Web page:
Can women really can have “it” all? No, I say, until men want it too. Media has been awash this week on this issue: former Whitehouse staffer Anne-Marie Slaughter put forward her view on why women still can’t have “it” all and had a reported one million women across the globe debating her position, why it’s irrelevant women who need “it” the most, and why stay at home parents have made the “right” choice, or why working mums have made a better one. Women against women. Then yesterday the NSW Minister for Woman, Pru Goward, released a report showing women in NSW don’t yet, but possibly could have it all, with better career choices. But let’s be honest: it’s all talk, no change until the most important people in this debate get on board: our men.
For the women – in the workforce or not – and with children or not – drawn in by Slaughter’s provocative piece on why women can’t have it all, you miss the point: this article is not intended for you. You’ll make your own choices anyway. You’ll argue your circumstances are different. You’d do what’s right for you, as you should.
So maybe it’s not for you, but you will benefit if the leaders of our companies, governments and firms read it. And that is to say, this is a must read for the men who hold about 9 out of 10 of these positions, around the world. So please forward this on to the men in your workplace.
These men would benefit, I say, from hearing about the challenges women face when they combine kids with their careers, the bias they come up against, the toll it has on workers both male and female when we make unrealistic demands on their time and lives, and what effect that has on their engagement at work.
With men still dominating leadership positions in business throughout the world, they have to be the starting point for setting – and changing – the worplace culture that so many women simply give up on.
The good news is I see that men are becoming more involved in the discussion – as I’ve commented today for Women in Focus. I’m asked regularly by men “what can I do in my business to find and keep the best women”, or “I really get this, but how do I shift the needle on the advancement of women in my team?” Some of them have daughters entering the workforce and have a vested interest in that regard; while others just see the huge costs when women walk out the door and want to address that. In the public domain, the Male Champions program instigated by Elizabeth Broderick has been a commitment by a cohort of CEOs to focus on gender balance in their business. All of these are encouraging signs.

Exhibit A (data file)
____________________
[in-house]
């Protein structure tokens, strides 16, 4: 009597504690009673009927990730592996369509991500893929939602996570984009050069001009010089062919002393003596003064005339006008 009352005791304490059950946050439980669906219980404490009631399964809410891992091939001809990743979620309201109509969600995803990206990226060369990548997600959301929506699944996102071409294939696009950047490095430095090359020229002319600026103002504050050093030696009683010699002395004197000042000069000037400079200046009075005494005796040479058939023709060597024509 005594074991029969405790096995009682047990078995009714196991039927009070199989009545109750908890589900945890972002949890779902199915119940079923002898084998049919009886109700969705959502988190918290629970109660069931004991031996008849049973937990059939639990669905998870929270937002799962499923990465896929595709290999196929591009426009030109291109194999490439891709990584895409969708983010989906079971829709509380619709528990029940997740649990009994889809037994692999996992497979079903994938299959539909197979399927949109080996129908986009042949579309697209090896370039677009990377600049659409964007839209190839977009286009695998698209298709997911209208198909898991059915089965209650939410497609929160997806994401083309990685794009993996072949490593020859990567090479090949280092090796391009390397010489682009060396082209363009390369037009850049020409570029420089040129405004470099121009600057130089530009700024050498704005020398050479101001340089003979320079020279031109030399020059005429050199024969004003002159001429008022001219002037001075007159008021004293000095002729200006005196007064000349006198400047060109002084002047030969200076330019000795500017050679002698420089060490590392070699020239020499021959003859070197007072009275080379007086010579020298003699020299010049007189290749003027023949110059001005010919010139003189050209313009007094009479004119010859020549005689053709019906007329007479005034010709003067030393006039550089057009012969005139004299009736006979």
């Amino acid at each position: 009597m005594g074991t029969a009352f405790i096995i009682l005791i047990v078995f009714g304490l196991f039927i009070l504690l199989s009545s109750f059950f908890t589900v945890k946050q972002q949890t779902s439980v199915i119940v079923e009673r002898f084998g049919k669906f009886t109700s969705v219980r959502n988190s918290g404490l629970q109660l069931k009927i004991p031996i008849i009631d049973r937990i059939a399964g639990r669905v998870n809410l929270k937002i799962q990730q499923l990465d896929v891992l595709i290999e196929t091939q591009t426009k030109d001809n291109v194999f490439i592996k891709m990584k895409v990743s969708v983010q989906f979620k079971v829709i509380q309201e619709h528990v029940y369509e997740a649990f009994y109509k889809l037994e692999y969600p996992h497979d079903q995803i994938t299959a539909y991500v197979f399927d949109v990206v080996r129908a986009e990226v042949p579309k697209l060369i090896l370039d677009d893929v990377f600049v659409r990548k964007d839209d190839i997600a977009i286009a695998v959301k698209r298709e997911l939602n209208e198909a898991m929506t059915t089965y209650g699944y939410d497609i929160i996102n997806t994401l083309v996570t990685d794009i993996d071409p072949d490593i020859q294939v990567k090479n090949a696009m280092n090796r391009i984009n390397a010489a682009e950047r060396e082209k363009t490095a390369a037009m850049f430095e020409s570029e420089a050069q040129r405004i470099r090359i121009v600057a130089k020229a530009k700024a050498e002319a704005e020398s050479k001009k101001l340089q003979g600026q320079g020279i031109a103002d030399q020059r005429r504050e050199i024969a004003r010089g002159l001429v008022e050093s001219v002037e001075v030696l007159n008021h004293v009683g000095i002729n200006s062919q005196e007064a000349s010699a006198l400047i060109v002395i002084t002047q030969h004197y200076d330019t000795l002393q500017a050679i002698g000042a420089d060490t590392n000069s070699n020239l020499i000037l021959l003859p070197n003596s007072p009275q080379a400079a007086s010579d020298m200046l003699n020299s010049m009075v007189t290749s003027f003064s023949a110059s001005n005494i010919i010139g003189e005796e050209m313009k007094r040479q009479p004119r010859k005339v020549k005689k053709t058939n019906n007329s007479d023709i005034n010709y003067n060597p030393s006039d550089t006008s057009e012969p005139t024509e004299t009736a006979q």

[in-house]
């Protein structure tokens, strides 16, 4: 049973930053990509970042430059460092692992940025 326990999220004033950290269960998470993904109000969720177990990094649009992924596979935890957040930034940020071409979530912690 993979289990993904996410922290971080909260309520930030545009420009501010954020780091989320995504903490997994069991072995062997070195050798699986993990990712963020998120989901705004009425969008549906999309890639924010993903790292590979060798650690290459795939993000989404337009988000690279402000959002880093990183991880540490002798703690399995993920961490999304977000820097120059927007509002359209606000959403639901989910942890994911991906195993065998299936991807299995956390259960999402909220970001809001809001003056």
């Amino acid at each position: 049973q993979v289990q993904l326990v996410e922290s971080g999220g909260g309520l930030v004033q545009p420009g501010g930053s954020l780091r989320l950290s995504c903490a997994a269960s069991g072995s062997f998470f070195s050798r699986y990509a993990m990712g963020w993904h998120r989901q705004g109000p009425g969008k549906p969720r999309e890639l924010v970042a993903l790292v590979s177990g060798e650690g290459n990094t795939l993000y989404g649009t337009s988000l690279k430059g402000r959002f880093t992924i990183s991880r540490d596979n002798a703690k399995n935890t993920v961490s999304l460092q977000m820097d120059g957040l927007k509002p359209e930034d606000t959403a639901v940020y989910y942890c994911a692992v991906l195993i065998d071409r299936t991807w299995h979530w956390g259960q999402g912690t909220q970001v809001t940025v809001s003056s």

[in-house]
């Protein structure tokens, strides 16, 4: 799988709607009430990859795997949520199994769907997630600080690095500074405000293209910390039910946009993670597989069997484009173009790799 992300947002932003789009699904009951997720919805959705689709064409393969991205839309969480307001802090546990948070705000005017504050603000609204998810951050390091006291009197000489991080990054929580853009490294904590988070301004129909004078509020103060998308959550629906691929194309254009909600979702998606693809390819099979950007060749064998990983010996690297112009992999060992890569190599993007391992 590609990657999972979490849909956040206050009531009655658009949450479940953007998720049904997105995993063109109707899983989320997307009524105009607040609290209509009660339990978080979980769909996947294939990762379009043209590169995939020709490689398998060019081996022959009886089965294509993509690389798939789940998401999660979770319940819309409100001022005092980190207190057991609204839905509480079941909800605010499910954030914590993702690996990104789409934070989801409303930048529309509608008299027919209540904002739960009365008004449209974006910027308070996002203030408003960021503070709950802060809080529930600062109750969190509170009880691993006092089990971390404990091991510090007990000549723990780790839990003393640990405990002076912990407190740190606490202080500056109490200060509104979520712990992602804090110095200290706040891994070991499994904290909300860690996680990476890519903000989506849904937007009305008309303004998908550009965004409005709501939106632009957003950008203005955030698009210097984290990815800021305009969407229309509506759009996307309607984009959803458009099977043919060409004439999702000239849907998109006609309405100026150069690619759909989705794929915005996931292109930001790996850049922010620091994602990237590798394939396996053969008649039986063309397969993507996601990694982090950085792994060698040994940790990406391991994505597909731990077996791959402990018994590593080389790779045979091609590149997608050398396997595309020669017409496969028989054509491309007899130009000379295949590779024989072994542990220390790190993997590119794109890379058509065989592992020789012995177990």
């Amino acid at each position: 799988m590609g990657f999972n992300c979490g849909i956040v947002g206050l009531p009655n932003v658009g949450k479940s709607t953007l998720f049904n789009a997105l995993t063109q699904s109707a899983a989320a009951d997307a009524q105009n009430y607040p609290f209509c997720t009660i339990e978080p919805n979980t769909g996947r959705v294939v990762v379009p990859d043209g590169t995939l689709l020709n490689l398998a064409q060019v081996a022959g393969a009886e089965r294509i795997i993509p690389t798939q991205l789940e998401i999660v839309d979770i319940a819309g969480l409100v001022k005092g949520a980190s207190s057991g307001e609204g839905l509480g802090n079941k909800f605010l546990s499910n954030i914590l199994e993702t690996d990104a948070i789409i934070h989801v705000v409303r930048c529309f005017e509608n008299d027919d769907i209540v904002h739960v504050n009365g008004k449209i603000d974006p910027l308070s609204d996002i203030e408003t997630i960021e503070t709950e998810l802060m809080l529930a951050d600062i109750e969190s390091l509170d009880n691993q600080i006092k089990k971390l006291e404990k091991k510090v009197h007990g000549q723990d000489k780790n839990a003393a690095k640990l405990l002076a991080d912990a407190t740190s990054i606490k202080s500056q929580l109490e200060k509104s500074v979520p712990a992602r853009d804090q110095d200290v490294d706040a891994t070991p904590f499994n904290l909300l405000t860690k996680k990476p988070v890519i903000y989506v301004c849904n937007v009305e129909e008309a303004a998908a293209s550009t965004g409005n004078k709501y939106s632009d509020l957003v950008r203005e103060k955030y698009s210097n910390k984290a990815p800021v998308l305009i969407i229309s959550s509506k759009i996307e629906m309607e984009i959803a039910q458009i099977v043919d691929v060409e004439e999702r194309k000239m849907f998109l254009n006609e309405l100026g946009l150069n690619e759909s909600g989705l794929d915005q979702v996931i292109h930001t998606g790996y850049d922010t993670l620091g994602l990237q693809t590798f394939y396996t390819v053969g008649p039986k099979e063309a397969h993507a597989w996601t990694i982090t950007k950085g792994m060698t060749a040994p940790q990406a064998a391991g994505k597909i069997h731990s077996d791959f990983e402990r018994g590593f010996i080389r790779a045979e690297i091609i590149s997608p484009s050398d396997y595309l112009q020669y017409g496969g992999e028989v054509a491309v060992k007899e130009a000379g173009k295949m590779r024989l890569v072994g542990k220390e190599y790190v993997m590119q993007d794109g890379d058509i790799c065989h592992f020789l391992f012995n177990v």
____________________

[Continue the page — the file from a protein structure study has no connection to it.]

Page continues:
Men are telling me that they value the women on their teams, and in their workplaces. They like the skills women bring – they are educated, empathetic and have a wealth of experiences and insights that may be different or at least bring some fresh perspectives – and they frequently have a reputation for calling a spade a spade and getting in and getting the job done with less emphasis on politics and pointscoring. It’s not to say leaders value women more than the men on their teams; but there’s certainly an increasing awareness of the difference that difference can make.
And – importantly – they are looking at gender balance through a different lens, coming at it relatively more recently than many of the female pioneers in business, so their fresh eyes and enthusiasm is quite solution oriented and certainly brings a new energy to our drive for true gender equality. The change in corporate governance guidelines implemented by the Australian Stock Exchange – led by a male Chairman and male CEO – is an example of an initiative that is delivering real result across a broad base of companies, industries and sectors. That can only be a good thing.
But most male leaders have a different career experience to that of women, even those women that make it to the top. Dr Terence Fitzimmons of The University of Queensland analysed men and women CEOs at the helm of listed Australian companies. He found that the home life experience was very different: all the men had stay at home wives; while most of the women were also married – like Slaughter – to supportive partners who were actively involved at home, but who also worked full time in paid employment. Is it any wonder that most male leaders don’t understand how critical flexible work arrangements are in a household where both parents work? And so this knowledge gap needs to change.
Change the conversations that we’re having with men, and about women, and we just might change our workplaces for the better.
As to Slaughter’s article, who in their right mind would want it all, when it involves giving up so much. The hours she worked in the Whitehouse are ludicrous and would exhaust anyone – a regular double shift of up to 20 hours a day, presenting in the day and reworking into the night, every night, week on week, month on month, year on year. Notwithstanding the “family friendly” changes that Hillary Clinton brought into the State Office, reducing face time to “only” 8am-7pm in the office (but doing more at home, before and after). Is this enough? Is this a gender balanced workplace culture? Not at all, and I’m unconvinced that many Gen X or Gen Y workers – men or women – would sign up for that.